Pretty, pink painted toenails not only look nice but can affect your mom’s quality of life. As we get older, our feet often get neglected and can become painful. Your mom may have more pressing health issues but the health of her feet can be a fall risk and impact her independence and mobility. Painful feet can affect balance, coordination, and gait. And no surprise, after enduring years teetering on high heels, women are four times more likely than men to experience foot discomfort. Foot health is an important part of a senior’s wellness program.
With age, and having logged thousands of miles, changes happen to your feet that will affect their comfort and health. Some of these conditions include:
- Increased stiffness in soft tissue
- Feet tend to spread and flatten
- Decreased range of motion
- Loss of fatty cushion that pads the foot
- Weaker muscle strength in the feet
- More foot pronation (weight is on the inside of foot)
- Development of corns, calluses, bunions, dry skin with cracks, and brittle or ingrown toenails
- Diabetes, poor circulation, and arthritis can also negatively affect foot health and should regularly be seen by a doctor to avoid infection
One simple, first step is to measure your loved one’s feet for shoes. Are they wearing the correct shoe size? Their old shoes may no longer accommodate the changes in their feet. Properly fitted shoes can reduce friction that creates sores and pain while helping to improve posture and walking function.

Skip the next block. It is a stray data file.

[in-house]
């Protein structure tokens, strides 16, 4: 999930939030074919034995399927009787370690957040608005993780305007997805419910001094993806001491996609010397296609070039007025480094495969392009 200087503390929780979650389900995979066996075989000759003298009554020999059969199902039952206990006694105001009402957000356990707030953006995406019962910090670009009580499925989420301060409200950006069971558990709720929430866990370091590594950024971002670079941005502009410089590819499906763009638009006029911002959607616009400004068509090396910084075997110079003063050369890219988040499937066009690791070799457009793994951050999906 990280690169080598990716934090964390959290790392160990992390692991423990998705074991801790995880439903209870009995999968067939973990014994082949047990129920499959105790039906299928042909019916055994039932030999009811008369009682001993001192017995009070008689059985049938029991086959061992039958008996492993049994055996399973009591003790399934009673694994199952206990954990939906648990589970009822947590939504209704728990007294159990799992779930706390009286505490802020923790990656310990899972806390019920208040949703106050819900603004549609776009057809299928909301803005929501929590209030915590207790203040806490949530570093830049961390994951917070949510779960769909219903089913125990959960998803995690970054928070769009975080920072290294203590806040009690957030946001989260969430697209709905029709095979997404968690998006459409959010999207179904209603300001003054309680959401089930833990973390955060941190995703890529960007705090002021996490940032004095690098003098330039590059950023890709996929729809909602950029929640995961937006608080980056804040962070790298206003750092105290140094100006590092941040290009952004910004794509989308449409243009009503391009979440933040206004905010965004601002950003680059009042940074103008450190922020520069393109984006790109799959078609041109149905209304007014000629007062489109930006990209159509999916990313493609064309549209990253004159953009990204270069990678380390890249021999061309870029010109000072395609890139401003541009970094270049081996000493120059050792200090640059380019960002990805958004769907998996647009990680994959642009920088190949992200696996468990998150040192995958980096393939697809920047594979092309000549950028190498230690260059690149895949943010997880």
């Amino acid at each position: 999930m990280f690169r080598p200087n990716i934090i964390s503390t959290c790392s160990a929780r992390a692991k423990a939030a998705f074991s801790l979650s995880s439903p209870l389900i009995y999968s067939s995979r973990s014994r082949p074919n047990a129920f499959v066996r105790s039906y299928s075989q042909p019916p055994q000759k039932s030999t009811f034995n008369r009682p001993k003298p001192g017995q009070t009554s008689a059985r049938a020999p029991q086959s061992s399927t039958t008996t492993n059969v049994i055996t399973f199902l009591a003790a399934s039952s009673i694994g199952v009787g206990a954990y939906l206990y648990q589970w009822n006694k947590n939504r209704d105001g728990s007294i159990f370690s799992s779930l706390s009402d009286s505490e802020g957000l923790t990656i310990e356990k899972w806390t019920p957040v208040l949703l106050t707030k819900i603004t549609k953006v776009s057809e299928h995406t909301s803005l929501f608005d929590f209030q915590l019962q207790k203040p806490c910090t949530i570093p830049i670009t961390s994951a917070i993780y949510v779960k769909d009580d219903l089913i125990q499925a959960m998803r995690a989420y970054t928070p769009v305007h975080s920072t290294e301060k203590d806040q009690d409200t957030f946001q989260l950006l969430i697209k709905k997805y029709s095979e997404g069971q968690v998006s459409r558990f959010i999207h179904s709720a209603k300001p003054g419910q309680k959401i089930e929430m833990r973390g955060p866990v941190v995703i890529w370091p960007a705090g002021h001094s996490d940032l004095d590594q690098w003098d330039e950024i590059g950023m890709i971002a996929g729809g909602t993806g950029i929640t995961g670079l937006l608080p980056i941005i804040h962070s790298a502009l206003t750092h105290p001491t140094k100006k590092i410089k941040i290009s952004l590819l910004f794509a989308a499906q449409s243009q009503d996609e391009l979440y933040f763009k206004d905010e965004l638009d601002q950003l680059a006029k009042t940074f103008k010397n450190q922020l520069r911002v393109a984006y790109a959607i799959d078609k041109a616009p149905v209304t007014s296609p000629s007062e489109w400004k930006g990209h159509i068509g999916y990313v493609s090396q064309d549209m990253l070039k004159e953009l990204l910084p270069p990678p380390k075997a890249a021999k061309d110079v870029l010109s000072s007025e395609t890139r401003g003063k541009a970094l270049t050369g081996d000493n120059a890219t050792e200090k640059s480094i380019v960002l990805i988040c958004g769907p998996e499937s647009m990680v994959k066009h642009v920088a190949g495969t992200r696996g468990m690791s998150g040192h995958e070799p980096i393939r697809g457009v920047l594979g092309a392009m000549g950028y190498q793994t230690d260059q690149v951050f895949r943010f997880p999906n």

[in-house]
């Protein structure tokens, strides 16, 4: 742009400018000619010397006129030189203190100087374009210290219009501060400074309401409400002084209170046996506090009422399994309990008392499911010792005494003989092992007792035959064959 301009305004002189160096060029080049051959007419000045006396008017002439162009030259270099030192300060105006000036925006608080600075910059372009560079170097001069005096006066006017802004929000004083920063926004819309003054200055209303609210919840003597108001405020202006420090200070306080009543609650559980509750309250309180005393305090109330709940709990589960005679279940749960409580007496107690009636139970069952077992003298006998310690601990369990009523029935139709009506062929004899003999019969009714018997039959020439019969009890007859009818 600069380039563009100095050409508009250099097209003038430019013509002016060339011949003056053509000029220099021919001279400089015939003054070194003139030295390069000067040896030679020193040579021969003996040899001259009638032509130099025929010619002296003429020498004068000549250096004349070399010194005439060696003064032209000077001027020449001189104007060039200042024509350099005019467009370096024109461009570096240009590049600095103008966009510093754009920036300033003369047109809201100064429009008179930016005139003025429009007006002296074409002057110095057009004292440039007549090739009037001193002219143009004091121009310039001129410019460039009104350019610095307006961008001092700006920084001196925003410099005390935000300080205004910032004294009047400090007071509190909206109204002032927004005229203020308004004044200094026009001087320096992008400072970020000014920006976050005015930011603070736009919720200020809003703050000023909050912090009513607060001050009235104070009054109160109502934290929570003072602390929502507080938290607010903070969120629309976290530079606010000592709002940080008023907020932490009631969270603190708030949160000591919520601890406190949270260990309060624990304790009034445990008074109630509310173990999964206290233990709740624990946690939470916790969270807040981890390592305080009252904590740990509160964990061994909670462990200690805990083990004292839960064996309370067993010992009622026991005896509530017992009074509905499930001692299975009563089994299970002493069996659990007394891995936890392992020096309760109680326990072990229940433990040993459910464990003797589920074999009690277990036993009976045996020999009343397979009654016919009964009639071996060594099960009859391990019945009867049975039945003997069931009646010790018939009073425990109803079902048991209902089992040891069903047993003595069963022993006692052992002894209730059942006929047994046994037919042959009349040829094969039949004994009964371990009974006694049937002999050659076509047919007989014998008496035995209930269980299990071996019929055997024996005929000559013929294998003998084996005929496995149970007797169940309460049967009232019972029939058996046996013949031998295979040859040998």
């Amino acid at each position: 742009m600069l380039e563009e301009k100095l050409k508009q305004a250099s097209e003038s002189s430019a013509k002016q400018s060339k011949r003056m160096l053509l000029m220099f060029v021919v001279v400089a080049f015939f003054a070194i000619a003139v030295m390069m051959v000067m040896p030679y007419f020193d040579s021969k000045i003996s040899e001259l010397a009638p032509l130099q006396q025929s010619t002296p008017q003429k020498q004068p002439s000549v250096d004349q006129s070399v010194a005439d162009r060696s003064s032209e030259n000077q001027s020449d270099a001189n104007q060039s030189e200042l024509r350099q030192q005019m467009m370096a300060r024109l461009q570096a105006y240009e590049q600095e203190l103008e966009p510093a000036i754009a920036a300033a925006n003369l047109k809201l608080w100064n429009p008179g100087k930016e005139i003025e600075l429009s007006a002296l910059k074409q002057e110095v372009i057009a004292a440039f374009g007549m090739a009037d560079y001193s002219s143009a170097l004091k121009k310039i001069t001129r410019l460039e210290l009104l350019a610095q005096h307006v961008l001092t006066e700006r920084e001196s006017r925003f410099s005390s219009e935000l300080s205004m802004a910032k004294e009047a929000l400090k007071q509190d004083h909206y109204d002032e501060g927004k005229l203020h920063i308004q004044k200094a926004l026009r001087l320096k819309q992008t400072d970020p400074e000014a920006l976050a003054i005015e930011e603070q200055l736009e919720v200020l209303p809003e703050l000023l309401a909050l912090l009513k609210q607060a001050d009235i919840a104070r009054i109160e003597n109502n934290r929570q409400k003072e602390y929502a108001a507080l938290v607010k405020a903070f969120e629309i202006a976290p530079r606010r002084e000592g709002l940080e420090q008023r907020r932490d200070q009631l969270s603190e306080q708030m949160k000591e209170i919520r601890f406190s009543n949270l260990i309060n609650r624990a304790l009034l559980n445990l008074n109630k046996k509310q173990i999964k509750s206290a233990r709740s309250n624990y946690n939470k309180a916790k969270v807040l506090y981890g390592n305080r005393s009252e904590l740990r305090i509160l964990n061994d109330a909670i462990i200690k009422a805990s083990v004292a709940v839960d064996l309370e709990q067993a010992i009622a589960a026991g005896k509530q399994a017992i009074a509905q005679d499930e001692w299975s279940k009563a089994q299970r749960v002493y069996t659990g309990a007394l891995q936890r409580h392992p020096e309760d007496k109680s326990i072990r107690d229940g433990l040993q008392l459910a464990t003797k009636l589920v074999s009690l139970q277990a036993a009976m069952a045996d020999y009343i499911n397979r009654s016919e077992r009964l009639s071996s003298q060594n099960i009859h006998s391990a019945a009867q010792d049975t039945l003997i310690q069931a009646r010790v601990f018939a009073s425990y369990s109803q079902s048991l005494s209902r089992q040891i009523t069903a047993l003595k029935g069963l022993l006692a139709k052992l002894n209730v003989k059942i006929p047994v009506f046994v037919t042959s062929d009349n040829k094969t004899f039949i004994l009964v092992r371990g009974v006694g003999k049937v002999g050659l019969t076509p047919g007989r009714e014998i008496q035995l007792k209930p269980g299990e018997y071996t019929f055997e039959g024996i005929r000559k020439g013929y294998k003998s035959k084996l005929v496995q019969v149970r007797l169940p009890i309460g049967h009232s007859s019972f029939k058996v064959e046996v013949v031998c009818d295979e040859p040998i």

Second, many seniors lose the flexibility to properly care for their feet. They may no longer be able to reach their toes. They may have poor eyesight that makes it harder to trim toenails or see changes in their feet. Some seniors may be embarrassed to ask for assistance. In this case, a pedicure may not only be indulgent, but necessary. Seniors with diabetes or a heart condition should consult with their physician before getting a pedicure.
Our parents can stay mobile and maintain their independence with healthy feet. The best ways to support the health of your loved one’s feet:
- Schedule an appointment with a podiatrist once a year
- Regularly clean and bathe feet
- Wear appropriate footwear; ditch the heels and thin, hard soled shoes
- Wear shoes that fit correctly and alternate shoes
- Check for any changes in the feet
- Don’t walk around barefoot
- Trim toenails
- Stretch the muscles in the feet, exercise regularly, and keep walking
- Maintain a healthy body weight
- If diabetes is a factor, consider shoes that are extra-deep and extra-wide
Seniors should not have to endure foot pain. As with any concerns in their health, we recommend that you consult with their physician or seek the help of a specialist. A podiatrist can help determine the cause of their pain or discomfort and assist them in feeling better.